Dianne Tattitch figures she put in her time for the trophy smallmouth bass she caught recently on the Meramec River.
She started floating the river 30 years ago when she began dating the man she would later marry. And she and her husband, Rick, have caught plenty of bass over the years.
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But never one like the fish she reeled in July 28.
“I remember catching a big smallmouth when we were dating,” said Dianne, who lives with her husband in St. Peters, Mo. “But I don’t think we measured or weighed it.
“It wasn’t as big as this one, though. I doubt if I’ll ever catch another smallmouth like this one.”
The fish Tattitch caught measured 22 inches. And to make the catch even more special, it was found just around the bend from the place where the Tattitiches have had a weekend home for the last 10 years.
“We were fishing a long pool with lots of boulders and rocks,” she said. “We usually don’t fish in areas like that. We find most of our smallmouth bass in areas with more current.”
Dianne caught the big bass on a minnow under a bobber. She had a good feeling when she reached into the minnow bucket and found a particularly lively baitfish.
“I thought at the time, ‘This one is going to catch a big fish,’” she said. “I guess I was right.”
Tattitch posed for photos with her catch, then released the fish and watched as it lazily swam back to the hole from which it was caught.
Rain changes outlook
A week and a half ago, the Cheyenne Bottoms Wildlife Area in central Kansas looked like a dust bowl.
But a drought-busting week of rain changed the picture dramatically.
“We have water in all of our pools right now,” said Charlie Swank, district wildlife biologist for the Kansas Department of Wildlife, Parks and Tourism. “We have had inflow since the weekend.
“It’s unbelievable how fast things have changed. I’d say we’re set up to have a good hunting season now.”
The heavy rains also helped conditions at managed waterfowl areas such as Jamestown, the McPherson Wetlands, Marais des Cygnes and Neosho.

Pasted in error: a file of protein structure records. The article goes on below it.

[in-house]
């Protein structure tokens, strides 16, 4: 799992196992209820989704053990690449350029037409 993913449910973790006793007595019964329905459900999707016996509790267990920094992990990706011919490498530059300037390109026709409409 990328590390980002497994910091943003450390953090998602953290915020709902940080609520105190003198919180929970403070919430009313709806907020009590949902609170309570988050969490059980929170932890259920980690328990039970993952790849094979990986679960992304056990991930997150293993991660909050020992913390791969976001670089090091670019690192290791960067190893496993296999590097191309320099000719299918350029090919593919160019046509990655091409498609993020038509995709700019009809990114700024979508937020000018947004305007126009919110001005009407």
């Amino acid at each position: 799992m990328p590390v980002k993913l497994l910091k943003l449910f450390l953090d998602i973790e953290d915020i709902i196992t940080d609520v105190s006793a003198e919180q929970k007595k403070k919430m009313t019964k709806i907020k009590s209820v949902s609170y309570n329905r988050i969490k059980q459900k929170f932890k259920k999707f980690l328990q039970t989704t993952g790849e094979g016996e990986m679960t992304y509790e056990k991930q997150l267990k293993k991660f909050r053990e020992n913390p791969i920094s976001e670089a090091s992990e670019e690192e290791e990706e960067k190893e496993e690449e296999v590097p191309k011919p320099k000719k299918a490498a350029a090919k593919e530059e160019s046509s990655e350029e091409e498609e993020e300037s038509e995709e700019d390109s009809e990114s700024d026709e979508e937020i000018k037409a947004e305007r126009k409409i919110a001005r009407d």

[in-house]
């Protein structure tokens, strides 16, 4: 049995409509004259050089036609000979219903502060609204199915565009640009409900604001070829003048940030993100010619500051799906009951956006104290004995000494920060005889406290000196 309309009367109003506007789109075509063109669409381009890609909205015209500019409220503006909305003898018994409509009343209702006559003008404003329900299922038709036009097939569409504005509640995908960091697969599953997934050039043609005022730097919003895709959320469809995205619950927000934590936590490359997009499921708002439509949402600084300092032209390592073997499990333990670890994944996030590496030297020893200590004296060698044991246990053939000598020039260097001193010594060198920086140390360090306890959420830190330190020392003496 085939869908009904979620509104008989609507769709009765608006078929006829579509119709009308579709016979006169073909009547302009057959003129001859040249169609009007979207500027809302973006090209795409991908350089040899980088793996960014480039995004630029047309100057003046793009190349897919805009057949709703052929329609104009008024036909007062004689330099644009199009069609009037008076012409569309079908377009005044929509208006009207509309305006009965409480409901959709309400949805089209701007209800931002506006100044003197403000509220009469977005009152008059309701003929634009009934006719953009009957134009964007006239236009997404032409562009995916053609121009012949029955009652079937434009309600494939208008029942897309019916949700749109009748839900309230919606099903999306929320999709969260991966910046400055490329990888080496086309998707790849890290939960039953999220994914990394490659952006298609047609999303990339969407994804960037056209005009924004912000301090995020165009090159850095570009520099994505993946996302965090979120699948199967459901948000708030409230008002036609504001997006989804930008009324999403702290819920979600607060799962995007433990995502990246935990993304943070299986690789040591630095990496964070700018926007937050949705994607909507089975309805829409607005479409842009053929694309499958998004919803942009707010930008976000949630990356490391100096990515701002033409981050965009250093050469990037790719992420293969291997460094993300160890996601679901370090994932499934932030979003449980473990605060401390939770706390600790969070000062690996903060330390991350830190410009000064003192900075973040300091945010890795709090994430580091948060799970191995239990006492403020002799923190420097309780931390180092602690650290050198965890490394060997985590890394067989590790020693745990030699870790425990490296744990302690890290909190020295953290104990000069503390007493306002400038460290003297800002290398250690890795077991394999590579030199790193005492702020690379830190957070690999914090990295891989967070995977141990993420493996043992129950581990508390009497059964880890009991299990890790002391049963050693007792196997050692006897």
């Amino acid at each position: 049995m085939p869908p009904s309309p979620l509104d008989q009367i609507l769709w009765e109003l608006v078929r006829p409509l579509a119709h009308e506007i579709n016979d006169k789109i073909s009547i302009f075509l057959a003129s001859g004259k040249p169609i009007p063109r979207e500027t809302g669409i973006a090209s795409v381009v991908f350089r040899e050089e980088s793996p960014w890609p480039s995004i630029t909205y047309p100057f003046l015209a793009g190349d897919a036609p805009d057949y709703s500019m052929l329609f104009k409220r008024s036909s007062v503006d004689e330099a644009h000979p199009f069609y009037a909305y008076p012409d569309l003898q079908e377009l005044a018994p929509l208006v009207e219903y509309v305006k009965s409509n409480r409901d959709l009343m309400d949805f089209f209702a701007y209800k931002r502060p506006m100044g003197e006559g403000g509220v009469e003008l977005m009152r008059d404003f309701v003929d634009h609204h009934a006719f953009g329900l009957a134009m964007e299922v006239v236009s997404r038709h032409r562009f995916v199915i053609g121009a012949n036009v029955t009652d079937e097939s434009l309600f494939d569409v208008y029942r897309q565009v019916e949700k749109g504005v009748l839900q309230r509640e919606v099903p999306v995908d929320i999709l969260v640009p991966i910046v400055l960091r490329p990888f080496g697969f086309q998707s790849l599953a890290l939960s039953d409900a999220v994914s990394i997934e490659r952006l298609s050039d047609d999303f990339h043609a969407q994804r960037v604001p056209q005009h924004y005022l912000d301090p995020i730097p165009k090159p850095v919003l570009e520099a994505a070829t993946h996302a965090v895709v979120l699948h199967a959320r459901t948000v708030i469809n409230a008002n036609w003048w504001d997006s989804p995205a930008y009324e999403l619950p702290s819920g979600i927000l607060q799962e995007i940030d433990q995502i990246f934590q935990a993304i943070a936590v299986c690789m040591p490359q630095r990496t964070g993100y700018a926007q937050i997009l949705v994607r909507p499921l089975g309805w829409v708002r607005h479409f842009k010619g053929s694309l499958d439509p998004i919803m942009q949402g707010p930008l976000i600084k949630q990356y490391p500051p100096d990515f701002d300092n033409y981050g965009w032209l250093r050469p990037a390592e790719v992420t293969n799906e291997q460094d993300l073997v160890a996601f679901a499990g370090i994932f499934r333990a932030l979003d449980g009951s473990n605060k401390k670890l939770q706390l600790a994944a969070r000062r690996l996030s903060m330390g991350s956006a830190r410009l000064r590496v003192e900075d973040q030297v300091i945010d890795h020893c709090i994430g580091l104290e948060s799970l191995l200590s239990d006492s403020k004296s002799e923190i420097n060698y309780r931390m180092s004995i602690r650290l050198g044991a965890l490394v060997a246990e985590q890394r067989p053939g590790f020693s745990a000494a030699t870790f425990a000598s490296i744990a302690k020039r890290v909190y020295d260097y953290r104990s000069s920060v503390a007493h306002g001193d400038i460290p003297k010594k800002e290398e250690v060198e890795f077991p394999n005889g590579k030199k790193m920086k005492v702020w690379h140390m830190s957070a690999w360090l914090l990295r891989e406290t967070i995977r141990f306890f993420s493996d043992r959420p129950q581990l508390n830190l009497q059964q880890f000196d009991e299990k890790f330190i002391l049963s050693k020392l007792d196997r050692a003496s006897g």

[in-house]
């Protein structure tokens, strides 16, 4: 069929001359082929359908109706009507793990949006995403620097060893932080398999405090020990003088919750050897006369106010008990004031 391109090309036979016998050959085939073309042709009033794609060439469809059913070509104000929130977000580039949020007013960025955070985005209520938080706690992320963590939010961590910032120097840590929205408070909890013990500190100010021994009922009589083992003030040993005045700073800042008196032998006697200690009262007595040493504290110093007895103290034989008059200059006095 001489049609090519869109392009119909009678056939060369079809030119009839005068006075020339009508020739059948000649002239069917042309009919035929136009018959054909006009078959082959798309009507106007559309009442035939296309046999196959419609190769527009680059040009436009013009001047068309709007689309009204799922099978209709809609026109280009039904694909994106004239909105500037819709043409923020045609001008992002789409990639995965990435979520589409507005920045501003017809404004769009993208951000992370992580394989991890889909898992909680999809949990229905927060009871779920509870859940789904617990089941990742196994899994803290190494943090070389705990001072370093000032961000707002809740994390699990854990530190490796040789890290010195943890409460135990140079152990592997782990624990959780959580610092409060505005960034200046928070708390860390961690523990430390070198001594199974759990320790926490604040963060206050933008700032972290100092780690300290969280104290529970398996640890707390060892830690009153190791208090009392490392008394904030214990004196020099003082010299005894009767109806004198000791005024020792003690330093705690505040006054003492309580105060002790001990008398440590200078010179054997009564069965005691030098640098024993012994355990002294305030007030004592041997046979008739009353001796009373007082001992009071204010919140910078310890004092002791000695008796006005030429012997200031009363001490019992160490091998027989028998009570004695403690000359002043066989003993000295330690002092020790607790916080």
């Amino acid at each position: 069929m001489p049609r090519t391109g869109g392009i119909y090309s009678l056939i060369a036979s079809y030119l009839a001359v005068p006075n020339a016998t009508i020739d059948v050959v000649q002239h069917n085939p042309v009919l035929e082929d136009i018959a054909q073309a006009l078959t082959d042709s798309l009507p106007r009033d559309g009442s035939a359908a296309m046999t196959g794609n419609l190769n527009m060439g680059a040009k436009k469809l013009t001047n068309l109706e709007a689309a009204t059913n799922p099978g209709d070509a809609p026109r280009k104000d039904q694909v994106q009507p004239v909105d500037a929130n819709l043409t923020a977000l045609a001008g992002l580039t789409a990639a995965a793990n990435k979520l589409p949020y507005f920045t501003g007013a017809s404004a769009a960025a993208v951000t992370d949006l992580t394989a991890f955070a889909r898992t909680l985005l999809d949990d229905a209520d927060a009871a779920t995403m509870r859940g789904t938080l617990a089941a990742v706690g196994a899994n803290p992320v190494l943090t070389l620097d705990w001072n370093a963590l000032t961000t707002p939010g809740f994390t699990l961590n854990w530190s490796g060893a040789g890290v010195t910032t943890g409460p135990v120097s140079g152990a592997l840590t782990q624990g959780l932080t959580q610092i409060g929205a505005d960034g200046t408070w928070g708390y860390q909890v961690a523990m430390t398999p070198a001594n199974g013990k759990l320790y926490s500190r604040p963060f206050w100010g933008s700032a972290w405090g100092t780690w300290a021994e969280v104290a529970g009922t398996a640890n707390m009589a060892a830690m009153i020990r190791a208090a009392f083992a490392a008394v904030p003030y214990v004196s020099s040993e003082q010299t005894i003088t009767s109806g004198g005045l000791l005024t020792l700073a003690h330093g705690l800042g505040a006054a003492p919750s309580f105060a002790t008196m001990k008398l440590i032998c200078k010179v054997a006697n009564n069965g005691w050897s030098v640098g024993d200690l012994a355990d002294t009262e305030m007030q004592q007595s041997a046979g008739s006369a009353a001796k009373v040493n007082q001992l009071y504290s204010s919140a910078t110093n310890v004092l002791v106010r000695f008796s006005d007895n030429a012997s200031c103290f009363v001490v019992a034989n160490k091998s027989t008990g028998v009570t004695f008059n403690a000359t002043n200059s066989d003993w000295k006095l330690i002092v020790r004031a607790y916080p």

After a period of 50 days without rain, the moisture was especially welcome at Marais des Cygnes.
“We have ‘ponded’ a little water in some pools,” said Karl Karrow, manager of the area. “And there’s definitely a possibility of conditions improving even further.”
Rain, rain go away . . .
Some recreational facilities in Missouri have had too much of a good thing when it comes to the recent rain.
After a week of heavy rain, campgrounds at Montauk and Sam A. Baker state parks in Missouri were flooded, state parks director Bill Bryan said Wednesday. At Roaring River State Park, flooding also forced the closing of all campsites in Campgrounds 2 and 3 and parts of 1 through Sunday.
The lower access to Bennett Spring State Park was closed as of Thursday because of high water, though the level has receded. The upper access to Bennett Spring remains open, and fishermen are still using the stream and catching trout.
Tim Dollar of Blue Springs, a longtime hunter and conservationist, was appointed to the Missouri Conservation Commission this week.
Dollar, 53, got started hunting small game with his grandfather. Later, he developed a passion for deer hunting, which endures today.
As a sideline to hunting, he became intrigued with wildlife management. He began acquiring land and managing it for deer, turkeys, quail and other wildlife.
Dollar will replace Becky Plattner, whose term on the commission expired. Dollar will serve a six-year term.